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What Printing Methods Does Threadless Use?

7730 Views 5 Replies 5 Participants Last post by  LegendsGraphics
On my quest to find the best printing method for my designs (example of 1 below) I'm trying to find out about all the printing techniques and chose the one that will best fit the look I am going for. I'm sure most of you know the website Threadless, the t shirt design spec site. www.threadless.com

For a time over there they could only print up to 8 colors on their shirts, now they are doing much more. One technique I have heard about over there is simulated process, which allows for no limit on the amount of colors. What exactly is simimulated process?

I was told to try plastisol transfers but, I am finding that that process has a limit of 7 colors.

Here is an example of one of my designs:

What printing method would you suggest?
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Normally I would think that a DTG imprint would be best for this logo, however the materials which make up this shirts are not good for DTG, possibly an ink jet transfer would work.
on the Threadless site, for each design it states what method and how many colors are used. the majority seem to be screen printed.

here's a good site that explains simulated process as well as several other separation techniques.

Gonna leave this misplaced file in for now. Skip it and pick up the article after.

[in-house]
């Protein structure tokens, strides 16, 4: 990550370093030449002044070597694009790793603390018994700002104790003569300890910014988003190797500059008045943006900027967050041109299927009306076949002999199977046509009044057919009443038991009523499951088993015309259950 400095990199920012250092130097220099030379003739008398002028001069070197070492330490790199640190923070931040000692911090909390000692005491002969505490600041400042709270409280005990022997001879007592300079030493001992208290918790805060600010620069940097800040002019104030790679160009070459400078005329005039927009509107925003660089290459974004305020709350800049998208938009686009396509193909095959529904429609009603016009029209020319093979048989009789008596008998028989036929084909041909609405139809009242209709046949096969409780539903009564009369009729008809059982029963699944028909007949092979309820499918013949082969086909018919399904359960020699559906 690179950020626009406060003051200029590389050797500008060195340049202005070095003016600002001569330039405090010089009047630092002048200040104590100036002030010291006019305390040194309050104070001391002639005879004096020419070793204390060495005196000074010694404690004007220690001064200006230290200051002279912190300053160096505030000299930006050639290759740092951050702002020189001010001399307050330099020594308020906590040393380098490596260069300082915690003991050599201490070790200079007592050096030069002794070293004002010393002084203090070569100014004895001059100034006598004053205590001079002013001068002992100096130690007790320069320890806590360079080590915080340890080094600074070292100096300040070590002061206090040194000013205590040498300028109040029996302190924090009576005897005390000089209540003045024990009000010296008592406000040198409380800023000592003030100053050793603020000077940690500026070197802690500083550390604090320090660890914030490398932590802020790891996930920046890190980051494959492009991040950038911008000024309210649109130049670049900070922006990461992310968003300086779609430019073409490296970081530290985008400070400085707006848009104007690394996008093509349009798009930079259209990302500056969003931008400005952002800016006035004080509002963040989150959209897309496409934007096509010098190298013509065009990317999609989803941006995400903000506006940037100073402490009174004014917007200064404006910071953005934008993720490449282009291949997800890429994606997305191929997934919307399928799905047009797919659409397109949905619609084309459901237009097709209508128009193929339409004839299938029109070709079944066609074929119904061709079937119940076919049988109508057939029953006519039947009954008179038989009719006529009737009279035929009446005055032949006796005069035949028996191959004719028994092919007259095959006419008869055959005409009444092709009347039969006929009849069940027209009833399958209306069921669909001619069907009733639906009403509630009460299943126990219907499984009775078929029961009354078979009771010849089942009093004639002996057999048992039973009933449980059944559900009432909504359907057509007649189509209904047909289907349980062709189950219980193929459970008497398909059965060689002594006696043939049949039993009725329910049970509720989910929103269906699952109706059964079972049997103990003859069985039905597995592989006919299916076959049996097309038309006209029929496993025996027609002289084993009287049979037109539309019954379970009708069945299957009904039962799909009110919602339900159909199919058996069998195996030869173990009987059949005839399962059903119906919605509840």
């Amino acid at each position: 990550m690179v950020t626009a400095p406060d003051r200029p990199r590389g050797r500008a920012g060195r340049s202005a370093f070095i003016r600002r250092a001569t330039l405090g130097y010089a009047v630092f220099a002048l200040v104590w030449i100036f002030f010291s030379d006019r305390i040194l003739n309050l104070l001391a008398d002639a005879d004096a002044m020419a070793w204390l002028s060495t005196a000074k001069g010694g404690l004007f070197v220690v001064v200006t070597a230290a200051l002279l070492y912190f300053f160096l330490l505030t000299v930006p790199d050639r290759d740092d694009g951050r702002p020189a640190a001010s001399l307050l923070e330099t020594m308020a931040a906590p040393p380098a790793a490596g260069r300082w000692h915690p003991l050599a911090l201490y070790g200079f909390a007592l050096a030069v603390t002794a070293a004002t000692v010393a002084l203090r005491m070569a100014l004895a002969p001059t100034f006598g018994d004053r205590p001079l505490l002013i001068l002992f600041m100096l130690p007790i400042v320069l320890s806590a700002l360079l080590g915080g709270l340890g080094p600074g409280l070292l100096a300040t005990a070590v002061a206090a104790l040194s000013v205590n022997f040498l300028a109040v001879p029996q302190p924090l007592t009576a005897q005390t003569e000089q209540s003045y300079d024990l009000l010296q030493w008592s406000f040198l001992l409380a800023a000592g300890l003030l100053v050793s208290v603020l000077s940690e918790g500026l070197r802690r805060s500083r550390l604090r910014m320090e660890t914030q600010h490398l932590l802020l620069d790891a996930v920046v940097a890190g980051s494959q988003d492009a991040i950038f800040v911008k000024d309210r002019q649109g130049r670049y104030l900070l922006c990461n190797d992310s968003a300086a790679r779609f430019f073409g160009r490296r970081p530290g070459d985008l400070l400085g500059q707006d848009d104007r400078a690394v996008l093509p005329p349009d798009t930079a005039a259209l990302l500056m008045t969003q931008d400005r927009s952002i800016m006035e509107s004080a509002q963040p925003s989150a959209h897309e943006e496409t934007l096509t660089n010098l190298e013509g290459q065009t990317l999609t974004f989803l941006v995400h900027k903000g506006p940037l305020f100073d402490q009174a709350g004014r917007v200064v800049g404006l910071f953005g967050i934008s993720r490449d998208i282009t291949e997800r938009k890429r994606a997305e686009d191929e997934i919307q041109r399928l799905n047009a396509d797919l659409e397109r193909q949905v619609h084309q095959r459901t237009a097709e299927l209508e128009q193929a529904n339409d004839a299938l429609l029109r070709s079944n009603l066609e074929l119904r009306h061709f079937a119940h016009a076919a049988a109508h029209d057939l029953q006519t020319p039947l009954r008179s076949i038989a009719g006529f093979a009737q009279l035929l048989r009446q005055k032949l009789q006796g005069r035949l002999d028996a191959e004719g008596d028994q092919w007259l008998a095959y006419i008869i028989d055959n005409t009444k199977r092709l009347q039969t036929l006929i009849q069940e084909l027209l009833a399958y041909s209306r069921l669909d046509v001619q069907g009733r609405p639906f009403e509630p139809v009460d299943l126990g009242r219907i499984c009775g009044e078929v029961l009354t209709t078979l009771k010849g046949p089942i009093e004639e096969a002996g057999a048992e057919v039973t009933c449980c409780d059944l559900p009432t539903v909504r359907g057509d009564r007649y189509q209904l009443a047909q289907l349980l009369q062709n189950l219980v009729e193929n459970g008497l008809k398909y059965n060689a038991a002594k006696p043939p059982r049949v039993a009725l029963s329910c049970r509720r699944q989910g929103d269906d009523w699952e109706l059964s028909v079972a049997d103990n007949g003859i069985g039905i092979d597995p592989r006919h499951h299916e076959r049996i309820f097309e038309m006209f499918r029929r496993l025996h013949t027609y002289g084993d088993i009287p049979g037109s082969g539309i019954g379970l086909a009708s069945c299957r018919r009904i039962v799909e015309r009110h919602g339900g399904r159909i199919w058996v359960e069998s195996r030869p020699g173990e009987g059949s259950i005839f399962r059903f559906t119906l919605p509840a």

FAQ -=> Artwork
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nice design btw!
for your personal stuff, if you're doing small volume i'd suggest looking at quality DTG printing on darks. DTG would be more cost effective on small runs.
Look into a good printer who uses a 4 color process
I disagree on the four color process, because on anything but white, you are going to have a white base with translucent inks on top (CMYK inks are translucent). Simulated process is the way to go...and to be reasonable in price you are going to order over 144.
7 colors is a standard for an 8 color press (one station will be flash) and to truly get a wide gamut, you will need a 12+ color machine, with 2 flashes in. Simulated process standard had 9 colors for separations (software default). However, I use photoshop to make my own as I have found that 80% of the time spent in with the simu process software tweaking colors. Just easier in photoshop for me.
BTW - to truly get great prints requires a dedicated shop with a lot of high end screen systems, outstanding prepress dept etc...all to capture the dot, print the dot and blend the dots for a wide range of color...things we do at Legends everyday!
hope this clarifies somewhat
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